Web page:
Beating The Sunday Night Blues

Love, Heartbreak

Sunday nights can be tough after a breakup, but a few small changes can make a big difference.

I used to hate Sunday nights. There’s just something in the quiet… if you listen closely enough, you can almost hear the sound of happy couples and families sitting down to dinner, laughing and enjoying one another’s company. Everything closes early. Time stands still in those hours around sunset, doesn’t it?

Sundays actually weren’t so bad until I broke up with someone I’d lived with for five years. When I moved out of the house we shared and into my own apartment, even though I’d lived on my own before, it was incredibly intimidating. When you’ve been with someone for so long, their absence can seem like the loudest thing you’ve ever heard. That’s why I probably let a solid month – maybe two – go by before I could fall asleep without the television on. And for whatever reason, Sunday nights were the worst.

But one day, I got sick of walking around feeling all strung-out and sad. Although getting over that relationship was a long and arduous process, and although I had setbacks and low points and days when I felt like giving up on practically everything and crawling under the carpet, I hit a point where I just got mad. I got mad at all the time I was spending thinking about him. I got mad at the fact that I’d somehow stripped myself of the ability to appreciate the little things in life. I got mad that I couldn’t just enjoy a quiet Sunday evening like a normal human being.

Little by little, I stopped feeling sorry for myself and started moving forward. For starters, I indulged in decorating my space with colors, textures and objects that made me smile. Living with him had meant a ton of compromises; we loved entirely different color palettes and types of furniture, and I’d given in more often than I’d stood my ground – the house had always been more his than mine. Making every inch of my apartment entirely my own not only made me feel more comfortable in my new home, but it also represented something.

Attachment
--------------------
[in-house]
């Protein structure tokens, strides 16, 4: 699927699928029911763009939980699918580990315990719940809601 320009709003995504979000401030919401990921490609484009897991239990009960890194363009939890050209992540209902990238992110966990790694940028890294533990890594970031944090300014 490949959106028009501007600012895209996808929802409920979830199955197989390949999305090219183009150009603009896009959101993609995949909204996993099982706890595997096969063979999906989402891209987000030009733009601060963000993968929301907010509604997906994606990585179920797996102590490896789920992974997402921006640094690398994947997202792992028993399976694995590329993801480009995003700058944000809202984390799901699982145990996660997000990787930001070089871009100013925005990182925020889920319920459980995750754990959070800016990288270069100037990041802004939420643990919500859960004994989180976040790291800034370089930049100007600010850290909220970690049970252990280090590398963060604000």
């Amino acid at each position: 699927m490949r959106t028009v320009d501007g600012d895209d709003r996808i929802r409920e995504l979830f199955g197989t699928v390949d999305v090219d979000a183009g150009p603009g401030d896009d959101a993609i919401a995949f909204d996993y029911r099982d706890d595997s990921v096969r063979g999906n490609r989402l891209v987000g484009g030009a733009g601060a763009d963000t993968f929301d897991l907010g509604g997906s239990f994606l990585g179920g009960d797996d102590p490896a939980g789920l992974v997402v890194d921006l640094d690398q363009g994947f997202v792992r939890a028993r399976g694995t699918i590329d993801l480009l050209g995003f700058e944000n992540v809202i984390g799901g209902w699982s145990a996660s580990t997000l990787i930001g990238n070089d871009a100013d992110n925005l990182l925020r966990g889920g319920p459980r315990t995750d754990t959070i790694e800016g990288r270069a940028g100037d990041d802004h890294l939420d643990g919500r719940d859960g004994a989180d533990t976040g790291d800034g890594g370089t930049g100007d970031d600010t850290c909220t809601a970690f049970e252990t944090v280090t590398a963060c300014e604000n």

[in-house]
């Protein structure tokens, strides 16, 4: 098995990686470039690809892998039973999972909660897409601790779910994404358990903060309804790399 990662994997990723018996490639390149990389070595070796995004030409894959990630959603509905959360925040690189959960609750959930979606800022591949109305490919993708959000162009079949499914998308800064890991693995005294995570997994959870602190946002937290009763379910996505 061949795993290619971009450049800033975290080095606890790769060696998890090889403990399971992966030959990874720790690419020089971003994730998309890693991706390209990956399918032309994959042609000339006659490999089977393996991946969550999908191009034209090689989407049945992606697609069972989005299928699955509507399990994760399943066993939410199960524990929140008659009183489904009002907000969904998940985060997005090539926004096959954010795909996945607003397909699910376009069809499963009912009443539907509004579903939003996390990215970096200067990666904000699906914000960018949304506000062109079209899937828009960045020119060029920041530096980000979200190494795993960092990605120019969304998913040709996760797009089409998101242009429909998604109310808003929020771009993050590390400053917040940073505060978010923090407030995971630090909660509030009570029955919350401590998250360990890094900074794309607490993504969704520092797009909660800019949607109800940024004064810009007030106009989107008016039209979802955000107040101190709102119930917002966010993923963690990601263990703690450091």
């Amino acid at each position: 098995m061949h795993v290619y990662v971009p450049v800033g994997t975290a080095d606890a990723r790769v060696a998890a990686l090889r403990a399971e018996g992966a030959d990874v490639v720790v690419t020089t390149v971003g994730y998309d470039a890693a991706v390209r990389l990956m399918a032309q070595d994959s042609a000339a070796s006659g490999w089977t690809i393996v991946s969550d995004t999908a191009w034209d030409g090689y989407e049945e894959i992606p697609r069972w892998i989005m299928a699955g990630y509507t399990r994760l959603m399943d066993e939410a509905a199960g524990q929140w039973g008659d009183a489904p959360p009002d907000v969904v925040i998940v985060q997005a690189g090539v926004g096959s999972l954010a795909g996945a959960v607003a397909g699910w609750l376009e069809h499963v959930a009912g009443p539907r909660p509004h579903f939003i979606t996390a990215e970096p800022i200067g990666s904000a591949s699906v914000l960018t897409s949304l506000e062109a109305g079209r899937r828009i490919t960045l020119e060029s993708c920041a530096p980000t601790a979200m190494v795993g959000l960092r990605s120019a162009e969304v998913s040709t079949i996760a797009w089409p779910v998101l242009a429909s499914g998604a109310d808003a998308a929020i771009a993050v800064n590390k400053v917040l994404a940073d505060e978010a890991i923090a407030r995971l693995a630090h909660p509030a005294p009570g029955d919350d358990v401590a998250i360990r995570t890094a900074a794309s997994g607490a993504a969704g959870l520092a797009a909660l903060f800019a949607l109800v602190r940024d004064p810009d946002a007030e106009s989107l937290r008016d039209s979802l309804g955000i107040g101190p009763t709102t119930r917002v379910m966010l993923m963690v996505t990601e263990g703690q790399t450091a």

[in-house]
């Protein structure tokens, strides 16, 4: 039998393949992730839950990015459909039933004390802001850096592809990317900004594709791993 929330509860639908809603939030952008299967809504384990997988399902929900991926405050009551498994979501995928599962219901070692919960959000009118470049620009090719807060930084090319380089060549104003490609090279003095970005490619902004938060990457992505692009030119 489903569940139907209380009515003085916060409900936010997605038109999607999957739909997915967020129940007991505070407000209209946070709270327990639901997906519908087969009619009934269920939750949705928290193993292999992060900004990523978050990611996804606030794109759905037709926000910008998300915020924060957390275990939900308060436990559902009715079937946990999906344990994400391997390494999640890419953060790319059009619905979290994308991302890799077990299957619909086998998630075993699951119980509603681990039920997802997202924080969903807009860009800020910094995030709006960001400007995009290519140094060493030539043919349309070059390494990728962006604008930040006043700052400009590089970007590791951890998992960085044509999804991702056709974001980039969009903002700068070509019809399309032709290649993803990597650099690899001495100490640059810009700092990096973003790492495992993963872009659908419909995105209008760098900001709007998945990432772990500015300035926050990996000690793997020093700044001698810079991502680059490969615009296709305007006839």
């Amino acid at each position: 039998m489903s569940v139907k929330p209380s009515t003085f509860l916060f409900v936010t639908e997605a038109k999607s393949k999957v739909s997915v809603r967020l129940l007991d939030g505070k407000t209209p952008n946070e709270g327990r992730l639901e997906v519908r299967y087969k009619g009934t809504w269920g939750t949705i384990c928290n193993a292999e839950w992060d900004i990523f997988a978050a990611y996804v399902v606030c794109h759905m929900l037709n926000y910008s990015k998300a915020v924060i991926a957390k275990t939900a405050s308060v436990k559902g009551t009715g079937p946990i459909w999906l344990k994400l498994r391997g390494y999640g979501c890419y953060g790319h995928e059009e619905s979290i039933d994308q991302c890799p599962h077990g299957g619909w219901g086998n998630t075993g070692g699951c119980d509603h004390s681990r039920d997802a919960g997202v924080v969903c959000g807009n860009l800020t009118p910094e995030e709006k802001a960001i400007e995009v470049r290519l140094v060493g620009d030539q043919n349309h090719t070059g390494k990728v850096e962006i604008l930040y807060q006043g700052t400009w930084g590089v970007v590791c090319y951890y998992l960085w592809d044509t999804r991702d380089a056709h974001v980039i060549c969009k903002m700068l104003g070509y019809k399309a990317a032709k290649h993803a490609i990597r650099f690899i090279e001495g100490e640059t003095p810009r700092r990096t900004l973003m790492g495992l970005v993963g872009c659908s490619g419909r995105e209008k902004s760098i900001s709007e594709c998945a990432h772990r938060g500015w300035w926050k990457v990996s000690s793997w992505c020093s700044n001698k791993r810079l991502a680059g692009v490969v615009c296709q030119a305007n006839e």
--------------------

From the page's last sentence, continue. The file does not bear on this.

I finally started realizing how much time I’d wasted hanging on to something broken when I could have been out there living my life. So I stopped looking at living alone as a setback or a second choice and started seeing it for exactly what it was: a luxury.

Over time, I made a point of relishing more and more “little things” on my own without seeking out anyone’s permission or approval. I’d always had this yen to spend a Saturday morning wandering around a farmer’s market, but that was never his thing. So one Saturday morning, I woke up early, drove downtown and spent the entire morning strolling around the local growers’ market I’d been meaning to go to for half a decade. Later that spring, I adopted a pup from a local shelter – something I’d been wanting to do for years – and boom! Sunday nights weren’t so terrible anymore, because what’s there to be sad about at the dog park?

If there’s a certain time of the week that makes you feel small – Sunday evenings, Saturday mornings, Friday nights, whatever – make a plan. Seek out something fun to do and make a date with yourself to do it. If there are moments in your life that are just too quiet, literally fill them with a playlist of songs that make you smile and have no connection to your past whatsoever. If you’re stuck in neutral, find something that blows some wind through your hair, even just a little. Sign up for a class. Start a workout routine. Call for backup. But don’t you dare just sit there feeling sorry for yourself. Life is far too short. So forget about “what could have been” and take charge of what can be.

ABOUT THE AUTHOR: Amy Lynch is the community director for Pink Kisses ~ an online community founded by former television reporter Ellie Scarborough to help women forget their exes and find their inner bombshells.

This article was originally published at . Reprinted with permission from the author.